Brexit is unsurprisingly the theme of many a fringe event at Conservative Party Conference this year. The event officially billed as Brexit: understanding how others see it, was described by a delegate as a Remainer regret session (as he angrily walked out). Conservatives for Europe hosted Antoinette Sandbach MP; Detlef Seif, CDU MP of the German Bundestag; and Simon Nixon of the Wall Street Journal for a panel musing on things the Tories should bear in mind about how Britain is viewed as they negotiate Britain’s exit from the EU:
1) The EU has more important things to think about other than us
Brexit is the biggest political upheaval to happen in the UK for years – but, as Detlef Seif of the German CDU pointed out, other countries have their own issues to think about. Germany, for example, is focused on its own coalition building following last week’s election, and “doesn’t have time” for worrying about negotiating deals with the UK.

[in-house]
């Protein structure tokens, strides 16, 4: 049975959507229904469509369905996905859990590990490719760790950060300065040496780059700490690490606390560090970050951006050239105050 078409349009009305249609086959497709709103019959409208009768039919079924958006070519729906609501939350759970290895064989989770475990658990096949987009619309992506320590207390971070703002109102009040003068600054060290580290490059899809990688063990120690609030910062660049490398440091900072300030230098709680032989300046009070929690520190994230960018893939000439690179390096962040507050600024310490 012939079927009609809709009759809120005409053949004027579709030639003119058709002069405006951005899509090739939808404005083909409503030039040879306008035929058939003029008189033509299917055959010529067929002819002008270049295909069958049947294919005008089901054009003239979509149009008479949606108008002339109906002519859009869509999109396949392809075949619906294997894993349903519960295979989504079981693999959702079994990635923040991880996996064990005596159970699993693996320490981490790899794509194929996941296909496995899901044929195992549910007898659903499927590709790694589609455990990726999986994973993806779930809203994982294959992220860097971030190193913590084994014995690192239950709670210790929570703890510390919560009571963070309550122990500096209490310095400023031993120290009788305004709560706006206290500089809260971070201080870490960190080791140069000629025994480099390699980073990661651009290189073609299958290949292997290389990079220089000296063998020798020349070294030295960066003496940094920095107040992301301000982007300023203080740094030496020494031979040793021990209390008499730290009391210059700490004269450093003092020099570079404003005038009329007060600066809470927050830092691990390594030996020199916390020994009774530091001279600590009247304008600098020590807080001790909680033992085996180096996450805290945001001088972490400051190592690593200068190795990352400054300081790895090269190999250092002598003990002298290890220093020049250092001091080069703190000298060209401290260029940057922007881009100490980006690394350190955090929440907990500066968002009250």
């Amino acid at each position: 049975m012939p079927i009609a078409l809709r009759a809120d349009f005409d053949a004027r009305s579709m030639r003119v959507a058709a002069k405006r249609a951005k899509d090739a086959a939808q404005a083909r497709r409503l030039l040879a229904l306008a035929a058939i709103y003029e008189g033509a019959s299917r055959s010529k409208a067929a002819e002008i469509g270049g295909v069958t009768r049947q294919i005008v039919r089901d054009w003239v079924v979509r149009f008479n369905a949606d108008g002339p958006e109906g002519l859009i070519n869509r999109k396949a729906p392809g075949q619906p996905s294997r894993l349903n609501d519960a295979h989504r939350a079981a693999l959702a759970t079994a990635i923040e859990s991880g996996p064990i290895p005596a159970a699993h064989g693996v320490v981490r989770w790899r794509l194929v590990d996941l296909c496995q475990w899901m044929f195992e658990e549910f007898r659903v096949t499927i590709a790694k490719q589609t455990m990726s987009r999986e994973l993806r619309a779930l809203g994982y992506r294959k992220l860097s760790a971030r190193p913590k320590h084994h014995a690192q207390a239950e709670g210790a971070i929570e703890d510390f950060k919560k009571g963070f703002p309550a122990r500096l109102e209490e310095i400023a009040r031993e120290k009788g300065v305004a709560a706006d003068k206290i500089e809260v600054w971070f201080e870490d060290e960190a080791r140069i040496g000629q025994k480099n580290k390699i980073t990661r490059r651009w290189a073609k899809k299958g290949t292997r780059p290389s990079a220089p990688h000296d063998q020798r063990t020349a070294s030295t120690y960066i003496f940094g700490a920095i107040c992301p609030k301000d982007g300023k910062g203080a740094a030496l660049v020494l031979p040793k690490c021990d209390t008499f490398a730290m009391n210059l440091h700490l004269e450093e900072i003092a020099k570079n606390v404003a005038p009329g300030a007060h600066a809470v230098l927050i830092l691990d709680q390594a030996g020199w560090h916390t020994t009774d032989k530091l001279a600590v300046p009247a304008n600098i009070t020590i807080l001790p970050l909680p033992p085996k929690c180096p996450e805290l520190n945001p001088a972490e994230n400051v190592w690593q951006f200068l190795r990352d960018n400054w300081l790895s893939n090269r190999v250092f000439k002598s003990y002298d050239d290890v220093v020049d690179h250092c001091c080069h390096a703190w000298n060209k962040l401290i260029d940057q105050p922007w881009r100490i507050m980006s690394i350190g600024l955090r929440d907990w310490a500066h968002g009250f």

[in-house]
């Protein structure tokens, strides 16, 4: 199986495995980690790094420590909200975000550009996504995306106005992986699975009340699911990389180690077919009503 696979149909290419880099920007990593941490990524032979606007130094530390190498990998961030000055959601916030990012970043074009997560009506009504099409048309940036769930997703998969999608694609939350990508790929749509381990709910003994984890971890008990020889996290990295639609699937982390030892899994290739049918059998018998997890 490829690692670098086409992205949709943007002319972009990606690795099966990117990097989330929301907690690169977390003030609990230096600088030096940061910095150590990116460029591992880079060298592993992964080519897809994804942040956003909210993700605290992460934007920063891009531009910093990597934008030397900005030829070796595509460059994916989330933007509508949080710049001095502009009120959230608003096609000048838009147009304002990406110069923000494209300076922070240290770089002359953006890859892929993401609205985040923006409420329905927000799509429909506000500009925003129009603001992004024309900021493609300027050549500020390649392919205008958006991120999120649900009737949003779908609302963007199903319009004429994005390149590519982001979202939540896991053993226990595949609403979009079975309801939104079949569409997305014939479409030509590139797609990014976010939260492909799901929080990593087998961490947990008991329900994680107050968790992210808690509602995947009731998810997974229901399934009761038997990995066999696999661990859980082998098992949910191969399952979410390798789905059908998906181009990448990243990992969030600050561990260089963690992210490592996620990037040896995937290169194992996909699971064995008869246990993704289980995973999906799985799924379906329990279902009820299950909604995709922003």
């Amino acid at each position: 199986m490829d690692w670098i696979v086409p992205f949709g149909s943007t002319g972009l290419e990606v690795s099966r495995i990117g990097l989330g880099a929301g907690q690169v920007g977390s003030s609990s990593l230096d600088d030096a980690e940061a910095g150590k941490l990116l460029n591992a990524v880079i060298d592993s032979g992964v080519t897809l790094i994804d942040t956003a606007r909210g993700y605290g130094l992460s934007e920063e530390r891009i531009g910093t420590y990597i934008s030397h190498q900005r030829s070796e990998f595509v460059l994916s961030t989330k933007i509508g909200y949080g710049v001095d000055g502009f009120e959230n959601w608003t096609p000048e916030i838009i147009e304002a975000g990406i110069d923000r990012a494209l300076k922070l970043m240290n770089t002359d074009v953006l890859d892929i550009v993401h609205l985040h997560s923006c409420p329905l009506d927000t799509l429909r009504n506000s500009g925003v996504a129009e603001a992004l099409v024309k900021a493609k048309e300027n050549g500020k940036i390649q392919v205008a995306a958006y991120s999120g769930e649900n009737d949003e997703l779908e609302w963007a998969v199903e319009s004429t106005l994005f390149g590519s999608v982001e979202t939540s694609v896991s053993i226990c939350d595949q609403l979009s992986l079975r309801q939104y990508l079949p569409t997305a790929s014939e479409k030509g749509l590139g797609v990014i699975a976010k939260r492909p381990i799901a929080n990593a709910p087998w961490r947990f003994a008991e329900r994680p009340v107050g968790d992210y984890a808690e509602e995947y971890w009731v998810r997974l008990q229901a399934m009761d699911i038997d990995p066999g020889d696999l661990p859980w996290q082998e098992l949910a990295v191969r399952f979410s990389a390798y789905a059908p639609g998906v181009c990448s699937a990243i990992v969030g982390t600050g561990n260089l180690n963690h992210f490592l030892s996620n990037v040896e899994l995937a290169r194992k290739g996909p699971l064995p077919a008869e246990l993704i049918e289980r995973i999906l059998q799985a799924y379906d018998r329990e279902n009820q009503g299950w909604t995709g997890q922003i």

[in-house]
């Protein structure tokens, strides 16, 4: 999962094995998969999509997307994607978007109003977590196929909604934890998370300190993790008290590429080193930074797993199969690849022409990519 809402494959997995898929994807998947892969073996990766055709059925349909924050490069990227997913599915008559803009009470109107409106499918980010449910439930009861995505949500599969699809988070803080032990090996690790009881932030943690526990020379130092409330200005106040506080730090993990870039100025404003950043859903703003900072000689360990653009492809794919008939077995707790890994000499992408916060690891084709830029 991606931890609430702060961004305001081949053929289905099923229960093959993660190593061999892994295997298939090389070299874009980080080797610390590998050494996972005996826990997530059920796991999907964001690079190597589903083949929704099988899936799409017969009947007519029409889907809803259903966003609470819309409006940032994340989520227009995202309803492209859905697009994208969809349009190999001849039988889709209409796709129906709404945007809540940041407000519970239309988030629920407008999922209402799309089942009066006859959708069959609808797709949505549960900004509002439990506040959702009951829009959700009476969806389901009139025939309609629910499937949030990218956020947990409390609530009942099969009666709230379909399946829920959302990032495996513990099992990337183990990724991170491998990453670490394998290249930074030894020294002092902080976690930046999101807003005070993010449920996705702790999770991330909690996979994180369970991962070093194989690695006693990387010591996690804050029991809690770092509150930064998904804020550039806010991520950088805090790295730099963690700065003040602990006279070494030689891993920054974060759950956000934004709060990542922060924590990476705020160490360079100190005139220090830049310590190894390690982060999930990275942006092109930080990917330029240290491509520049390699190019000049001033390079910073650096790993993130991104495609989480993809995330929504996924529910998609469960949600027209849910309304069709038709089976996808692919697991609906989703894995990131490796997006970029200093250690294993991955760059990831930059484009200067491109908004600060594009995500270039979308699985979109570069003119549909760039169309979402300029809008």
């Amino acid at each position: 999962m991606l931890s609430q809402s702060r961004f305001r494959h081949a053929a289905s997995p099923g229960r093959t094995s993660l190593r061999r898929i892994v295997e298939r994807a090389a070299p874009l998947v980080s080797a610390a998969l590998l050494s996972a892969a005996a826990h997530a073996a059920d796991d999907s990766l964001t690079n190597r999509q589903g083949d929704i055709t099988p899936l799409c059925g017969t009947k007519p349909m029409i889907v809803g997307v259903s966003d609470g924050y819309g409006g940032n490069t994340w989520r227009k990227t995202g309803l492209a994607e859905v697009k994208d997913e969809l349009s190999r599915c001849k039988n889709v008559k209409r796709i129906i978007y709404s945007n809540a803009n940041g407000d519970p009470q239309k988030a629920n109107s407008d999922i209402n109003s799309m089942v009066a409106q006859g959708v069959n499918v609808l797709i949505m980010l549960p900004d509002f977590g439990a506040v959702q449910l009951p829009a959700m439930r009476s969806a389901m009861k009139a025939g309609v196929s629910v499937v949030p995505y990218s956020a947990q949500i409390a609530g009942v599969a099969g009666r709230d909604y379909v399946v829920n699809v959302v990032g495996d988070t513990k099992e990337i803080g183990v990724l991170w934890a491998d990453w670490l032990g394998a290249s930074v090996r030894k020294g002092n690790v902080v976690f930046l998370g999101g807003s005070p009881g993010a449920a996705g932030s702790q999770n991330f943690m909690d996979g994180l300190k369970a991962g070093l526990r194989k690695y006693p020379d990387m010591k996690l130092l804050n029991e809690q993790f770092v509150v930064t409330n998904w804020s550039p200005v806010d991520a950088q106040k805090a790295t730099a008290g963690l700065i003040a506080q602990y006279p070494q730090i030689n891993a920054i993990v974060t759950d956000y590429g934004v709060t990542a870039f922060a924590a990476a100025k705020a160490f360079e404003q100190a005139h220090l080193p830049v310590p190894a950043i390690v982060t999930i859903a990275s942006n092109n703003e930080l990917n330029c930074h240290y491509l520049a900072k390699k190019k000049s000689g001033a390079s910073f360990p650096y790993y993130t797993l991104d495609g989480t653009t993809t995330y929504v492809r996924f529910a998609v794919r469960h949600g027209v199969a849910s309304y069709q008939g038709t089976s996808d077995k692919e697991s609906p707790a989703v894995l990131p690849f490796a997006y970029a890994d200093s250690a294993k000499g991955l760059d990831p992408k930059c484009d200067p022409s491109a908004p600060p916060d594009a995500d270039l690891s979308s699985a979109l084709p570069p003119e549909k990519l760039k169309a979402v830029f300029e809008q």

2) The realities of what the EU can deliver
When the UK doesn’t even know what it wants, Simon Nixon asked how the EU can be expected to deliver it? Seif added that a lot of the rhetoric coming from the UK is ‘empty phrases’, such as Theresa May’s insistence there will be no physical border in between Ireland and Northern Ireland, despite the UK leaving both the customs union and the single market, yet not outlining what they suggest as a workable alternative.
3) Stop telling the EU what to do
It was noted that, despite having voted to leave the EU, there is still a feeling that Britain retains its role as one of the dominant countries within it and seems to think it should still tell Europe how to behave. One panellist added there is a feeling amongst some in the EU that ‘if the UK is leaving, it should stop lecturing’, and that doing so was further damaging Britain’s brand on the continent (which, if it wants to negotiate, it should still care about).
In summary, having decided to leave the EU, Britain needs to come to terms with the implications that has on its importance to the countries that remain. While that may be too extreme, the panel served as a reminder about how easy it is to fall into a UK-centric mind-set with the negotiations and there would be a benefit to the UK in thinking about how those outside the country think about Brexit.
By Charlotte Nathan